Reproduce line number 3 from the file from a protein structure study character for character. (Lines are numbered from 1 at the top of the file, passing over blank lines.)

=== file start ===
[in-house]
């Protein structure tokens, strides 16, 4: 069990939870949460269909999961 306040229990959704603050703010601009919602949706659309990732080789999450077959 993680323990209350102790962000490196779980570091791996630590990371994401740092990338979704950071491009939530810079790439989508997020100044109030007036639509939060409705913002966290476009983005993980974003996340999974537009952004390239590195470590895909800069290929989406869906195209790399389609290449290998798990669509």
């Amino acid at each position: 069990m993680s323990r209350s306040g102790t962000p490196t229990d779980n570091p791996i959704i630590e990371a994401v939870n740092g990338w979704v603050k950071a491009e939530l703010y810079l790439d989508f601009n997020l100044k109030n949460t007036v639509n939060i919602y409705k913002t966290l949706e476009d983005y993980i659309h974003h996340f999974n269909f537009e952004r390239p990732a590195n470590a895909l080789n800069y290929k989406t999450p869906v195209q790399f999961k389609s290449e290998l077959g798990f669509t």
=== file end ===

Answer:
């Amino acid at each position: 069990m993680s323990r209350s306040g102790t962000p490196t229990d779980n570091p791996i959704i630590e990371a994401v939870n740092g990338w979704v603050k950071a491009e939530l703010y810079l790439d989508f601009n997020l100044k109030n949460t007036v639509n939060i919602y409705k913002t966290l949706e476009d983005y993980i659309h974003h996340f999974n269909f537009e952004r390239p990732a590195n470590a895909l080789n800069y290929k989406t999450p869906v195209q790399f999961k389609s290449e290998l077959g798990f669509t």